Thanks to our Whale Sighting Network, we were alerted to the presence of a large pod off Vashon the morning of November 10, 2015. It was while watching Ks and Ls a short time later off West Seattle, Orca Network staff and a long time volunteer noticed and documented a new calf. We followed the protocol we have in place with the Center for Whale Research and NOAA Fisheries to not announce the new calf until confirmed by researchers, and December 6, 2015 the new calf was seen and confirmed by CWR and announced. L123 is the first offspring of L103 Lapis.

Ten days later, December 16, CWR staff announced the birth of another calf, this one designated J54 born to J28 Polaris. J54 was first seen on December 1st by one of the whale watch captains off San Juan Island and was officially confirmed by CWR staff when Js showed up in Haro Strait on December 16th.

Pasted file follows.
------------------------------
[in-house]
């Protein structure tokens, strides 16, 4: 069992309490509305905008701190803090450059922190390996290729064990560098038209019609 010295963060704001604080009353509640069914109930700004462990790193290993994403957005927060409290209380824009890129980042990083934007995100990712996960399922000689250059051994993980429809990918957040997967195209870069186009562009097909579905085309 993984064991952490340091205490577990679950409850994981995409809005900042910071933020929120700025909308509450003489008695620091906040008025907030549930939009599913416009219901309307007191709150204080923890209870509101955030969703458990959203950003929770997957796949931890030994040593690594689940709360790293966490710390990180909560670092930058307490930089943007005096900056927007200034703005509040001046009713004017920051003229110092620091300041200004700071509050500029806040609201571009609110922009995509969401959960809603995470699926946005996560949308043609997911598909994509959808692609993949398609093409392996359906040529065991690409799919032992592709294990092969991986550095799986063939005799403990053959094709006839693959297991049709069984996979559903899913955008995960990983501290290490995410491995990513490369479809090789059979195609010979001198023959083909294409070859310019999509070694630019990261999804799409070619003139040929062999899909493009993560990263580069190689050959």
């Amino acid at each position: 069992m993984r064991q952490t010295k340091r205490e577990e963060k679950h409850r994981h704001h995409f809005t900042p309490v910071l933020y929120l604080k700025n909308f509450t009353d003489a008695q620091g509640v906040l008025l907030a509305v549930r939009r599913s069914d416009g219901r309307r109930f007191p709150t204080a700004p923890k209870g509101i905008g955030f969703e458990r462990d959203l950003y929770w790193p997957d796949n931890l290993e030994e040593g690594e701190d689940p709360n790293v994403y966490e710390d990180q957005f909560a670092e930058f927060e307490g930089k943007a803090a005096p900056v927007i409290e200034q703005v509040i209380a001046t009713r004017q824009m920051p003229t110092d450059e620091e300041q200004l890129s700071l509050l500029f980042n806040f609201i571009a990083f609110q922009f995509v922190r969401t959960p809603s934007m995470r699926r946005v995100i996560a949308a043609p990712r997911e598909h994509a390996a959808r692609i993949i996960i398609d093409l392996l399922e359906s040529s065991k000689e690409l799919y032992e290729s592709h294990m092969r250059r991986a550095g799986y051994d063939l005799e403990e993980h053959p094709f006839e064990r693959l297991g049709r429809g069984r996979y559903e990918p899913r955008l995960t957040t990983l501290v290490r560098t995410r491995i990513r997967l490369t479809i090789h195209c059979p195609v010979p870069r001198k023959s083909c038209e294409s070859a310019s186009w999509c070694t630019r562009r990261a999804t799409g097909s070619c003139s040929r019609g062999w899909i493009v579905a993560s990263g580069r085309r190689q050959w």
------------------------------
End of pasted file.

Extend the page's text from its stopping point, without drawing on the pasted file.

Then along comes sweet little J55 first seen in Puget Sound on January 18th. Our Whale Sighting Network alerted NOAA-NWFSC researchers to the presence of orcas traveling northbound from the Seattle area. Fisheries staff caught up to the pod just north of Seattle off Edmonds where sadly they first discovered and were able to document J31 Tsuchi pushing around a deceased neonate. A short time later in Admiralty Inlet they caught up with a lead group where they discovered a 2nd healthy newborn traveling alongside J14 Samish and her daughter J37 Talequah. CWR confirmed and designated the new calf as J55 and will need at least one or more encounters before they can determine maternity. 

On December 31st, thanks to our Whale Sighting Network, Southern Resident orcas were sighted, reported, and tracked by our staff and volunteer network, enabling NOAA Fisheries' Brad Hanson and crew to get out with the whales to confirm we had K pod in Puget Sound. This sighting allowed NOAA Fisheries to deploy a satellite tag on K33, providing tracks of K pods' travels from then through January 27th, giving us information useful in NOAA's designation of critical habitat and prey needing protection to help the Southern Residents. You can view these maps and continued updates at the NOAA-NWFS 2016 Southern Resident killer whale satellite tagging website. 

HUMPBACKS